In the in vitro procedures, an optimal postconfiguration was achieved at initial device position in 50% with port-down method but none with port-up method. Well-aligned commissures (defined as a mean rotation angle <30 degrees) were achieved without manipulation in 90% of the port-down group (versus 60% of the port-up group, P=0.019; Figure [C]). The device rotation angle required for optimal positioning of the commissural posts was significantly lower in the port-down group than the port-up group (321±117 versus 488±99 degrees, P=0.003; >1 full turn of the device handle in many cases, due to the limited efficiency in transmitting torque from over 1 m away). The rotation was predominantly counter-clockwise in the port-up group (90% versus 30%, P=0.020). After implantation, the final commissure position (Figure [D]) did not significantly differ between both groups, and all achieved well-aligned commissures (Figure [E]).

In the in vivo population, optimal alignment (defined as a mean rotation angle <15 degrees) was obtained in 8 of 10 patients (80%) treated with port-down method (Figure [F]) compared to 10 of 10 patients (100%) treated with commissural alignment method. No patient in either of these groups had mal-aligned neo-commissures (defined as a mean rotation angle of 45 to 60 degrees). In post-transcatheter aortic valve replacement computed tomography, the port-down group showed comparable commissure rotation to the commissural alignment group, with a mean commissure rotation of 10±5 degrees compared to 8±2 degrees (Figure [G]). In comparison, the conventional port-up method (n=16) achieved optimal alignment in only 31% of cases, and 50% of cases had mal-aligned commissures, with a mean commissure rotation of 35±20 degrees.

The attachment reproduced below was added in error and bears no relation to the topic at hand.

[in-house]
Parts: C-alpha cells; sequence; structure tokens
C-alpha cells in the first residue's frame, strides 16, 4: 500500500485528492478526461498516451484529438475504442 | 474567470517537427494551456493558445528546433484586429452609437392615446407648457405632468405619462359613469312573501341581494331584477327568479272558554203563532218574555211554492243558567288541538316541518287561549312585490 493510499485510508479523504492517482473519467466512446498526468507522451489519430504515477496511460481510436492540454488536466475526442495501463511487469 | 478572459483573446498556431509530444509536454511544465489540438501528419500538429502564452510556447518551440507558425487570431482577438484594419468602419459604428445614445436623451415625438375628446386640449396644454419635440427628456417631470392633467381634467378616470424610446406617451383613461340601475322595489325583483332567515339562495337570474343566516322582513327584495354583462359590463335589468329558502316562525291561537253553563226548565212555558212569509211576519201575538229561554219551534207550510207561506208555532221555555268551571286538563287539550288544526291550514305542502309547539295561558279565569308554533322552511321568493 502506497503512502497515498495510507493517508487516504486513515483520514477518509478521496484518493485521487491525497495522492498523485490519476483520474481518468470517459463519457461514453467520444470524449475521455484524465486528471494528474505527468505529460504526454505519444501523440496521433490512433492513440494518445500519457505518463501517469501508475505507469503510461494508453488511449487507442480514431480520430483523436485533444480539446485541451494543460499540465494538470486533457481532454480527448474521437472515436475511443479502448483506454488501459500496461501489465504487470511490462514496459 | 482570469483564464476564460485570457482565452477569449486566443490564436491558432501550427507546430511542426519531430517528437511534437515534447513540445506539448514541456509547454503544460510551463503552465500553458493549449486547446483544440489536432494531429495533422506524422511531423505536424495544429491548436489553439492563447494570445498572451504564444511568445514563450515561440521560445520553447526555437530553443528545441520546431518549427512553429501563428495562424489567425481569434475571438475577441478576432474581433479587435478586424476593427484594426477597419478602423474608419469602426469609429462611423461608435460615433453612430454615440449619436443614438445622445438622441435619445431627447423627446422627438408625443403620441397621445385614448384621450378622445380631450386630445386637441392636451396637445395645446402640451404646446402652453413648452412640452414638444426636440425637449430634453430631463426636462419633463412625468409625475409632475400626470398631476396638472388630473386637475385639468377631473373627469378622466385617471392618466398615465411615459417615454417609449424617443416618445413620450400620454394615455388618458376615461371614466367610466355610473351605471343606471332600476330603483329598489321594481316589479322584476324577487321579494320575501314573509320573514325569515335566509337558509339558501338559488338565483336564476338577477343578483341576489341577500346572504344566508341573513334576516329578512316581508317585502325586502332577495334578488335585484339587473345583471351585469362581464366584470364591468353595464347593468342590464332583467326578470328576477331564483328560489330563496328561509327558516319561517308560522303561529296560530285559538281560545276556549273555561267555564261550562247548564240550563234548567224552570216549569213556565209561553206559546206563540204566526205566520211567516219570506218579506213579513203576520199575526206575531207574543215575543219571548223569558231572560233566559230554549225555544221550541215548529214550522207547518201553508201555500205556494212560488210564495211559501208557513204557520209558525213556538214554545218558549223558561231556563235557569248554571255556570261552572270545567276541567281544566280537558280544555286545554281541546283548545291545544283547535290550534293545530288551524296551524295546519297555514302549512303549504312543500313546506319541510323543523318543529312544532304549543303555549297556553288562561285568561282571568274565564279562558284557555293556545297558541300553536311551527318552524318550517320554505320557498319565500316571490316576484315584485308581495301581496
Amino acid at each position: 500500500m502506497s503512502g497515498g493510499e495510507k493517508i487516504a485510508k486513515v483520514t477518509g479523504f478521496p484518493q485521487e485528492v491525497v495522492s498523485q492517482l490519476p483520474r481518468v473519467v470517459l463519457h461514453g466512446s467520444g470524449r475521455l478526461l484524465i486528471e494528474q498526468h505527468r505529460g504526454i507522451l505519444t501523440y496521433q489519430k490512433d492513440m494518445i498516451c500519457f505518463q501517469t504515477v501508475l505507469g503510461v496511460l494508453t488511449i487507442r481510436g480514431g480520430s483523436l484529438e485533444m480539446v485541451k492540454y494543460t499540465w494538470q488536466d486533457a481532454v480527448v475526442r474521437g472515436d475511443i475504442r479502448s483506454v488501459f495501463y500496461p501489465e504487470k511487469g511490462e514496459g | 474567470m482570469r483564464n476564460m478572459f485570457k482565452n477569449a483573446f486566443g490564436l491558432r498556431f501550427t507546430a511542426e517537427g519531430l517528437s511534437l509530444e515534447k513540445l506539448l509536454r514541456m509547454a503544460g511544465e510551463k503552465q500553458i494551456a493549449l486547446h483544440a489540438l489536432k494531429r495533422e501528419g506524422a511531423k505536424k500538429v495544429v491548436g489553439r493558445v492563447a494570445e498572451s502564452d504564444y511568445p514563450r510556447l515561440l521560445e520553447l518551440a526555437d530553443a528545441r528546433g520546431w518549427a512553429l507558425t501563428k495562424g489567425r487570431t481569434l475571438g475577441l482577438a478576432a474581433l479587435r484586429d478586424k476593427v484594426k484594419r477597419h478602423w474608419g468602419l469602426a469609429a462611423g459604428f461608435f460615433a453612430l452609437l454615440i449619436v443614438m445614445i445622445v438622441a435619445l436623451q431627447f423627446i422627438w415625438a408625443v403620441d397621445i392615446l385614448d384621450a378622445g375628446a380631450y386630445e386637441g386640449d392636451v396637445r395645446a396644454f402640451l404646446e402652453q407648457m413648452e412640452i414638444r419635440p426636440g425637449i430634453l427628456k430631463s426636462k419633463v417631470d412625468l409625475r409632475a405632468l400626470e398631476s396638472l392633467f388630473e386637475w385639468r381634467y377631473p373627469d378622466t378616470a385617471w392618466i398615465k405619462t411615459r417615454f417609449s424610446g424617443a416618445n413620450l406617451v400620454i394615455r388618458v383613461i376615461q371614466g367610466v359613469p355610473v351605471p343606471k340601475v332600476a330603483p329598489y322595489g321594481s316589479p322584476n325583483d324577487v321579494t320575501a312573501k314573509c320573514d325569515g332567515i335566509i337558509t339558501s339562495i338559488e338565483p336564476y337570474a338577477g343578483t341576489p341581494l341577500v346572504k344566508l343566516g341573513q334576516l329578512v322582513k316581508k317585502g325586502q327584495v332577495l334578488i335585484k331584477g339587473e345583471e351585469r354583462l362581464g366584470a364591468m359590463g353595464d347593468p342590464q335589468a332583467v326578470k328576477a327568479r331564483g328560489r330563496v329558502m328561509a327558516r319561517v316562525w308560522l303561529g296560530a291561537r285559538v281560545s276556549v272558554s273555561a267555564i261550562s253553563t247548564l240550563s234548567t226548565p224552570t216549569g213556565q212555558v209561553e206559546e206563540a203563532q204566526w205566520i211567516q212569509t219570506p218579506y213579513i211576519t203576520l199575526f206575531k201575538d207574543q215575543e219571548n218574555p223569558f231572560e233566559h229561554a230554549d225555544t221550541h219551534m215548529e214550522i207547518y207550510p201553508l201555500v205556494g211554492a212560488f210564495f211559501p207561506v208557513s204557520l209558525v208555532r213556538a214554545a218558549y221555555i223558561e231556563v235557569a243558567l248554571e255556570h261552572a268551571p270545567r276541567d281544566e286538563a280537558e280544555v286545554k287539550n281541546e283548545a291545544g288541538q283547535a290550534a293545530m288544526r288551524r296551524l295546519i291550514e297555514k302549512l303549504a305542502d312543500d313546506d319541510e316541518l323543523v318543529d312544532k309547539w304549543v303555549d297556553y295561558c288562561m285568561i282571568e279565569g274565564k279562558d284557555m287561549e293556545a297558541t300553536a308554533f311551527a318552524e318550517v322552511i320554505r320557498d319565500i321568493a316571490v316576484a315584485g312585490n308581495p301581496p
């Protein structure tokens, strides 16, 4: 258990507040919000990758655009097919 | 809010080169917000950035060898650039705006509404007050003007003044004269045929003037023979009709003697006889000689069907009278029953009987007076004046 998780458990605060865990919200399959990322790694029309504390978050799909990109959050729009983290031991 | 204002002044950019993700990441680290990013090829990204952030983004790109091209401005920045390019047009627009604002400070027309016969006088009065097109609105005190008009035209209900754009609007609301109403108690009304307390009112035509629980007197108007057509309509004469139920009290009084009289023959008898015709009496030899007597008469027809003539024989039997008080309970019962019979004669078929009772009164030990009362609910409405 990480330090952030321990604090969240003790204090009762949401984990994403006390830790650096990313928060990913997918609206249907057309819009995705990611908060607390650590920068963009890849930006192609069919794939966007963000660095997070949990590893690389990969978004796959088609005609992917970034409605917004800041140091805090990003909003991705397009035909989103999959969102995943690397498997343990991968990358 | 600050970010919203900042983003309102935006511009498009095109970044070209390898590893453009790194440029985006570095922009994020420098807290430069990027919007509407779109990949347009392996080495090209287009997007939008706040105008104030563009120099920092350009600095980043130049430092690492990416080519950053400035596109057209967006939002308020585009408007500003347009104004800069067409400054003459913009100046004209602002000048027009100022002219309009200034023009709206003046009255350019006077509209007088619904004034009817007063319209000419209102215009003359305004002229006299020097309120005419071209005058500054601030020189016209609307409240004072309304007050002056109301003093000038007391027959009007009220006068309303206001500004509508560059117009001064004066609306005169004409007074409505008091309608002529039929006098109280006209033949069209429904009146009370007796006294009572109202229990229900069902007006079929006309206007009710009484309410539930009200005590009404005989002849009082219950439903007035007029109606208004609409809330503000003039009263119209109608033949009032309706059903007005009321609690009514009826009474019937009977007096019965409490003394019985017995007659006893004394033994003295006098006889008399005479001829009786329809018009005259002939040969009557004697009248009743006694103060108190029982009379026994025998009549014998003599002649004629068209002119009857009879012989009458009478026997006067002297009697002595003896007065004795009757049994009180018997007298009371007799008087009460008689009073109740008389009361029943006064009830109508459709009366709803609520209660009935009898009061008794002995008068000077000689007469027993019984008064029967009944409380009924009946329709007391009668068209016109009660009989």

In conclusion, in vitro and in vivo experimental data show that commissural alignment with the ACURATE Neo is possible in transfemoral TAVI and the port-down method facilitates this in the majority of cases.

Article Information

Disclosures Dr Abdel-Wahab reports that his hospital received speakers’ honoraria and/or consulting fees on his behalf from Medtronic and Boston Scientific. C. Frawley and K. Ward are both Boston Scientific Corporation employees. The other authors report no conflicts.


*M. Abdel-Wahab and M. Kitamura contributed equally.

For Sources of Funding and Disclosures, see page 634.

Correspondence to: Mohamed Abdel-Wahab, MD, Department of Structural Heart Disease/Cardiology, Heart Center Leipzig at University of Leipzig, Strümpellstraße 39, 04289 Leipzig, Germany. Email